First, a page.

5 Dangers of Stereotyping

As an Igbo, from the Eastern part of Nigeria, I will use some of the experiences prevalent in this part of the world to drive home my opinion.

Some Igbos have this weird opinion about Imo people, an Igbo state. Either they tell you that their girls are wayward or they tell you that their men don’t know how to marry a woman or that they are promiscuous.

It is also said that Imo State people are very cunning. Another set of people said to be cunning are Nnewi indigenes. Coming from a family where our parents are respectively from Orlu, Imo State and Nnewi; it is assumed that we would be “cunning Promaxx”😌.

Imo people suffer a lot of stereotyping including the thinking that their men are very lazy, their elders attach huge prices on their daughters and so on. This article isn’t to debunk all of these stereotyping but to tell my own little story which I’ll be doing in the second part. But for now, let’s address the issue.

Of every single thing that has been said to be the character of an average Imo man or woman, the same is obtainable elsewhere even in much more numbers. Talk about men who are lazy and want to marry rich women, we have a lot of them cut across all regions, all villages and all ethnic groups. Talk about wayward women, we have them in every tribe and tongue.

Several other people suffer dangerous stereotyping. An average Ebonyi man is seen as senseless and you would hear people say things like “stop acting like an Abakaliki man”.

Stereotyping people blur whatever they are and make whatever you think they are more pronounced. You can’t get the best of people when you already have a preconceived notion about them.

The reason is that instead of seeing them for who they are, you are forcing your perception of them into play. You are seeing them for who you think they are.

Another example is the stereotyping of Anioma girls as promiscuous, especially Asaba girls. We all indeed have stereotypes but negative stereotypes are very dangerous.

Stereotypes don’t appear from the moon. They start as people’s valid experiences with certain individuals which are eventually but unfortunately applied to the entire family, ethnic group, region or even country of the person. What we often forget is that when people act, they don’t act as members of ethnic groups, they act as themselves; as individuals.

Sometimes, stereotyping people negatively are a way of excusing our lack of ability to deal with their complexities. For example, Imo State is said to have the highest concentration of beautiful and naturally endowed women hence the “ukwu nwanyị Owerri” mantra which means “the waist of Owerri women”. For a lot of people, this is translated to more possibilities of promiscuity among their men.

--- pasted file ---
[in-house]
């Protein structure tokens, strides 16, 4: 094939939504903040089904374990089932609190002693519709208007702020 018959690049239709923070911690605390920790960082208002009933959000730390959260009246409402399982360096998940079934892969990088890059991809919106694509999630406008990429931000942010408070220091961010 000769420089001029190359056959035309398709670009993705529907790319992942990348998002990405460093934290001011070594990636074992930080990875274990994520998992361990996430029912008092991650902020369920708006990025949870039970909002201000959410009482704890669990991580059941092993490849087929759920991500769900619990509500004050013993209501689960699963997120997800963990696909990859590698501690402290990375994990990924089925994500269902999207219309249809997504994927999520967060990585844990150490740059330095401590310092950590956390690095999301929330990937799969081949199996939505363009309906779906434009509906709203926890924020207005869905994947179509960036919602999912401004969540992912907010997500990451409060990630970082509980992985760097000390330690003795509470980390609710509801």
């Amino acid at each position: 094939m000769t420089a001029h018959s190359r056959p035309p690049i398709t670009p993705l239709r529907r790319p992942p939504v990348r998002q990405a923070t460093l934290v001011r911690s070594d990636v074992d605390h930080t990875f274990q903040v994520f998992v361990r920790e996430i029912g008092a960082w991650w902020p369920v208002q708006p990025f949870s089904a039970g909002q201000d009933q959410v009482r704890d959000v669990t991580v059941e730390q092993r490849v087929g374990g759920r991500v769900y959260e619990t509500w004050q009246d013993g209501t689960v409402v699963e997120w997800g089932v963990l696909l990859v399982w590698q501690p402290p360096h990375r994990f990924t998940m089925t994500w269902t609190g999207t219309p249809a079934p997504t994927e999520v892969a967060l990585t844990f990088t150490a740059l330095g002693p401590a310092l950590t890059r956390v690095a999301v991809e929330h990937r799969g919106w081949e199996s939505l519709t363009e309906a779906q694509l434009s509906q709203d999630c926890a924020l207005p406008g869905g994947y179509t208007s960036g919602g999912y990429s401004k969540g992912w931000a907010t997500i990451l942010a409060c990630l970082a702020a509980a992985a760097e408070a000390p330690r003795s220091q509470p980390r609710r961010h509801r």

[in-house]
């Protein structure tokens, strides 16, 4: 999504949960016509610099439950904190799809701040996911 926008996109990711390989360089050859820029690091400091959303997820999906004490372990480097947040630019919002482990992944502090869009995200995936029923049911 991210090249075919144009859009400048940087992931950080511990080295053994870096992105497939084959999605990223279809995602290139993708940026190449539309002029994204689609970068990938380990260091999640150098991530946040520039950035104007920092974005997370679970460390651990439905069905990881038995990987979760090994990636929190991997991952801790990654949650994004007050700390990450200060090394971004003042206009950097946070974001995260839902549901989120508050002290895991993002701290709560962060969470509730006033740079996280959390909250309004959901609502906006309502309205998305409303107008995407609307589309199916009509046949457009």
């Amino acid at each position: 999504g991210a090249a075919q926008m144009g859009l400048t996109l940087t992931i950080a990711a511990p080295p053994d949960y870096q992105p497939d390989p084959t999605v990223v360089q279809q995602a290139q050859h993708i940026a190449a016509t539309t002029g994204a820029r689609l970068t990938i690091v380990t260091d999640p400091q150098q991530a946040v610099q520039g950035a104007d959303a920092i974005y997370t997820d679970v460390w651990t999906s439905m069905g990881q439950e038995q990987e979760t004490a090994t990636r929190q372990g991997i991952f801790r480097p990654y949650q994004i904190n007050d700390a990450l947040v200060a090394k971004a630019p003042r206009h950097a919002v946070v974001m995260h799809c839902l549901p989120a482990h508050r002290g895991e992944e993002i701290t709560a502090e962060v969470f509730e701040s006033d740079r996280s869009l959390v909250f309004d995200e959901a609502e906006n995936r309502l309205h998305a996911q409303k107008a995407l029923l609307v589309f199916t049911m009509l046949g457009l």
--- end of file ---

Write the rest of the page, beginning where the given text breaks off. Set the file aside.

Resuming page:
Stereotypes are formed when we box a group of people into perceptions formed by our experience of just one or two persons. Whether harmful, funny or positive, stereotyping people is dangerous. Enough of explaining what stereotype means, let’s see how it’s dangerous.

The dangers of stereotyping

#1. Assumption is dangerous.

Settling for assumptions about a people denies us the opportunity to truly have a first-hand experience of them, learn who they are and understand them. When we have wrong assumptions about people, it blinds us from wanting to know them better.

#2. Justifies unfair treatment and discrimination.

Negative stereotyping of people can justify the unfair treatment meted out to them. For example, some people especially from the North and some parts of the West believe that Igbos are undeserving of Nigeria’s Presidency because the Igbo President will divide Nigeria. Also, they have a negative perception of Igbo’s dominance in other parts of Nigeria plus another stereotyping of Igbos as people who love money more than anything else.

Westerners are agitating for the Yoruba nation, there are even some Northerners calling for the Arewa nation. The North is also burdened with a full-fledged war against terrorists who are calling for an Islamic State in Northern Nigeria. Yet, they believe they deserve the Presidency more.

In all Igbo states, there are communities where people of Northern origin are predominant. Even in parts of Onitsha, there are areas you find Yorubas especially tailors in very high concentrations. In Asaba, an Igbo City in Delta State, you find that majority of Keke riders and Okada riders are people of Northern origin.